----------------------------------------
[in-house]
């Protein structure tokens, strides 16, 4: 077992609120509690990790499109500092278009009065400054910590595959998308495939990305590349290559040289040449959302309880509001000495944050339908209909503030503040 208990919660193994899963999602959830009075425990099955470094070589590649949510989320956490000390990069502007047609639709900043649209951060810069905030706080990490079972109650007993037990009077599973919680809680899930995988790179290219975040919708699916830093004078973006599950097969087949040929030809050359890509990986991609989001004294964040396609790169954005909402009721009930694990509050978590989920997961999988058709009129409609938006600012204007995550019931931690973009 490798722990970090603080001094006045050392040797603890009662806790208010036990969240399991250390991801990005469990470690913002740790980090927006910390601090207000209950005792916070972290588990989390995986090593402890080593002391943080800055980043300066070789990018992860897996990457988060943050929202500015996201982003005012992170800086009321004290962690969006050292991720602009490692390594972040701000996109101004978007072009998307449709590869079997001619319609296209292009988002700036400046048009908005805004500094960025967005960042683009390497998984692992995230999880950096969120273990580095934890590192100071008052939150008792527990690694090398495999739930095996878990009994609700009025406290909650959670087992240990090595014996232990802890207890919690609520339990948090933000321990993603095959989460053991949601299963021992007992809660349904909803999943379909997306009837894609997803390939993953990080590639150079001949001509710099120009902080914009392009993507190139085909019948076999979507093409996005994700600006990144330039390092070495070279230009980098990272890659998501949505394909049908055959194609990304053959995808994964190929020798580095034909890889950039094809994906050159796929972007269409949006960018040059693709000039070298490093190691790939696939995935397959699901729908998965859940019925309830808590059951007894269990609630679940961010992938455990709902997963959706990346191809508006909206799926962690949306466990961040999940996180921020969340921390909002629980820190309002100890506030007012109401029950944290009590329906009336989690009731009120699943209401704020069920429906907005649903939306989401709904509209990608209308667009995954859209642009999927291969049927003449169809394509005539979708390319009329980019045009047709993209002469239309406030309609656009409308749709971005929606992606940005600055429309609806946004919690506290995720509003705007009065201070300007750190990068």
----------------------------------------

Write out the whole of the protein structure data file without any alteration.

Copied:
[in-house]
């Protein structure tokens, strides 16, 4: 077992609120509690990790499109500092278009009065400054910590595959998308495939990305590349290559040289040449959302309880509001000495944050339908209909503030503040 208990919660193994899963999602959830009075425990099955470094070589590649949510989320956490000390990069502007047609639709900043649209951060810069905030706080990490079972109650007993037990009077599973919680809680899930995988790179290219975040919708699916830093004078973006599950097969087949040929030809050359890509990986991609989001004294964040396609790169954005909402009721009930694990509050978590989920997961999988058709009129409609938006600012204007995550019931931690973009 490798722990970090603080001094006045050392040797603890009662806790208010036990969240399991250390991801990005469990470690913002740790980090927006910390601090207000209950005792916070972290588990989390995986090593402890080593002391943080800055980043300066070789990018992860897996990457988060943050929202500015996201982003005012992170800086009321004290962690969006050292991720602009490692390594972040701000996109101004978007072009998307449709590869079997001619319609296209292009988002700036400046048009908005805004500094960025967005960042683009390497998984692992995230999880950096969120273990580095934890590192100071008052939150008792527990690694090398495999739930095996878990009994609700009025406290909650959670087992240990090595014996232990802890207890919690609520339990948090933000321990993603095959989460053991949601299963021992007992809660349904909803999943379909997306009837894609997803390939993953990080590639150079001949001509710099120009902080914009392009993507190139085909019948076999979507093409996005994700600006990144330039390092070495070279230009980098990272890659998501949505394909049908055959194609990304053959995808994964190929020798580095034909890889950039094809994906050159796929972007269409949006960018040059693709000039070298490093190691790939696939995935397959699901729908998965859940019925309830808590059951007894269990609630679940961010992938455990709902997963959706990346191809508006909206799926962690949306466990961040999940996180921020969340921390909002629980820190309002100890506030007012109401029950944290009590329906009336989690009731009120699943209401704020069920429906907005649903939306989401709904509209990608209308667009995954859209642009999927291969049927003449169809394509005539979708390319009329980019045009047709993209002469239309406030309609656009409308749709971005929606992606940005600055429309609806946004919690506290995720509003705007009065201070300007750190990068």